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Blood expert says Christopher Vaughn’s story doesn’t gel with evidence

Christopher Vaughn. Phoinput: 8/15/12. Will County Sheriff's Office.

Christopher Vaughn. Photo input: 8/15/12. Will County Sheriff's Office.

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Updated: October 14, 2012 1:24PM



The story Christopher Vaughn told police the day his family died didn’t explain why his blood was found on his wife’s seat belt, an expert testified Tuesday.

It didn’t explain how his blood wound up on the center console of his Ford Expedition and the side of Kimberly Vaughn’s shorts, nor how her blood wound up on his jacket.

And it didn’t explain why investigators found drops of his blood on the floor of the SUV beside the 9 mm Taurus pistol that lay between Kimberly’s dead feet.

Nearing the end of their case in the quadruple murder trial of Christopher Vaughn, prosecutors called bloodstain-pattern analyst Paul Kish to provide some of the most damning testimony yet against the Oswego man accused of killing his 34-year-old wife and their three small children.

Kish’s testimony suggested a bloody Christopher Vaughn was moving around the inside of the SUV — and over his wife’s body — after Kimberly was shot under her chin. Defense attorney George Lenard asked for a mistrial after Kish told jurors Kimberly was shot before her husband was wounded that day, based on “the facts of the case.” After a short recess, Judge Daniel Rozak denied the request.

Police found Vaughn’s family shot to death June 14, 2007, after Vaughn, bloody and limping and nursing gunshot wounds in his left wrist and thigh flagged down a passing motorist along a frontage road west of Interstate 55. The bodies of his wife and children were found in the red Ford Expedition, which was parked by a cell phone tower nearby.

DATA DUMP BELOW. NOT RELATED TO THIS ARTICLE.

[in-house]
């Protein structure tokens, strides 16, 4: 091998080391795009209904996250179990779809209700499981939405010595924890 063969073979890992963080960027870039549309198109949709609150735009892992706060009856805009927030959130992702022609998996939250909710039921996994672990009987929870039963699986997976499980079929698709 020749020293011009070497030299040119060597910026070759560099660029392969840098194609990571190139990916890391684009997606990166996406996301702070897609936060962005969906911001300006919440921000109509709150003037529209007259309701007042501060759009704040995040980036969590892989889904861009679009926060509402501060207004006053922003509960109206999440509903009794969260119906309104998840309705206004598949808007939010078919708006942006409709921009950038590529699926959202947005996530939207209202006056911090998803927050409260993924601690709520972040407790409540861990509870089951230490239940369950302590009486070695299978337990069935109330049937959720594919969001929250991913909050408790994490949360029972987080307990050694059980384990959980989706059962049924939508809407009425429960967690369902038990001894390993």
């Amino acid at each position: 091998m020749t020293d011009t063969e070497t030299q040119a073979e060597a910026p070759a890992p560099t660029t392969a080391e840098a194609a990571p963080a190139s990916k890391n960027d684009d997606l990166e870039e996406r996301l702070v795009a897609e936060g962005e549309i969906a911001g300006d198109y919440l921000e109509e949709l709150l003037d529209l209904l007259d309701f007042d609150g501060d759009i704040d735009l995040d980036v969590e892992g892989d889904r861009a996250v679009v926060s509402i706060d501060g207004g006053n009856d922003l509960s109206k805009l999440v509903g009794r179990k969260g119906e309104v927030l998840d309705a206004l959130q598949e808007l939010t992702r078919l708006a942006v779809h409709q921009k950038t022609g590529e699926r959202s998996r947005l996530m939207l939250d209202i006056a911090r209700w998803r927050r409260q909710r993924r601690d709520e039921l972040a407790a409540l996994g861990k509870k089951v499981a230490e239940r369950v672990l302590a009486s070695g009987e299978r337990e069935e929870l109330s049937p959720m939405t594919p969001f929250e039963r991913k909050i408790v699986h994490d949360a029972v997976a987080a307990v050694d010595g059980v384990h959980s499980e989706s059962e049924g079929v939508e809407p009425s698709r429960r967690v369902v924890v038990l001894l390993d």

Vaughn said he was taking his wife and kids — 12-year-old Abigayle, 11-year-old Cassandra and 8-year-old Blake — to a water park in Springfield. He said his wife got sick, and he pulled over in a secluded area to give her some privacy. Vaughn said he got out of the car, checked the rooftop luggage carrier and returned to the driver’s seat. That’s when he said his wife shot him and he stumbled out of the SUV onto the frontage road.

But prosecutors contend Vaughn got out of the car and shot his wife and three children.

Ballistics expert Matthew Noedel had testified the bullets that killed Abigayle and Cassandra came from the left shoulder of the front passenger seat. On Tuesday he said there was plenty of room for someone to reach over Kimberly’s body in the passenger seat and fire the gun at the three children, even inflicting the close-range gunshot wounds investigators said they found on the children’s bodies.

Then, prosecutors have said, Vaughn returned to the driver’s seat and shot himself to make it look like his wife pulled the trigger. When he was done, they’ve said, he dropped the gun between Kimberly’s feet and unbuckled her seat belt.

Kish said he was asked to study the Ford and other pieces of physical evidence in the case. He said blood matching Vaughn was found near the front of the center console, on the cover of one of Kimberly’s books, on the floor between Kimberly’s feet and on Kimberly’s seat belt. And he said Kimberly’s seat belt was fully retracted when police found her.

Kimberly’s blood also dripped onto the rear end of the center console. But he said the blood pattern there suggested someone made a wiping motion across the middle of the console from the driver’s side toward the front on the passenger’s side.

“You can clearly see motion going across those stains while they’re still wet and wiping them away,” Kish said.

And he said that motion must have been made by someone other than Kimberly.

“The only other person would have been Christopher Vaughn,” Kish said.

Vaughn sat passively at the defense table Tuesday, as he has through most of the trial, and listened to the attorneys question Kish. Under Lenard’s cross-examination, Kish remained adamant he saw no sign of a struggle between Vaughn and his wife. He said Kimberly was immobile — and likely deceased — when her husband’s blood reached her seatbelt.

Vaughn’s blood was found in more than 20 areas along both the inside and outside of Kimberly’s seatbelt, as well as on the buckle. His blood was not, however, found on Kimberly’s arms or shirt as Kish said he’d expect if there had been a struggle.

Lenard tried to counter Kish’s theory with some of his own, suggesting Kimberly could have been alive and well when her husband reached toward her. He even suggested the sound of a gunshot in an enclosed car could have made her pause as her ears rung.

Kish conceded Lenard’s theory was possible.

“But it doesn’t make any sense,” he said.



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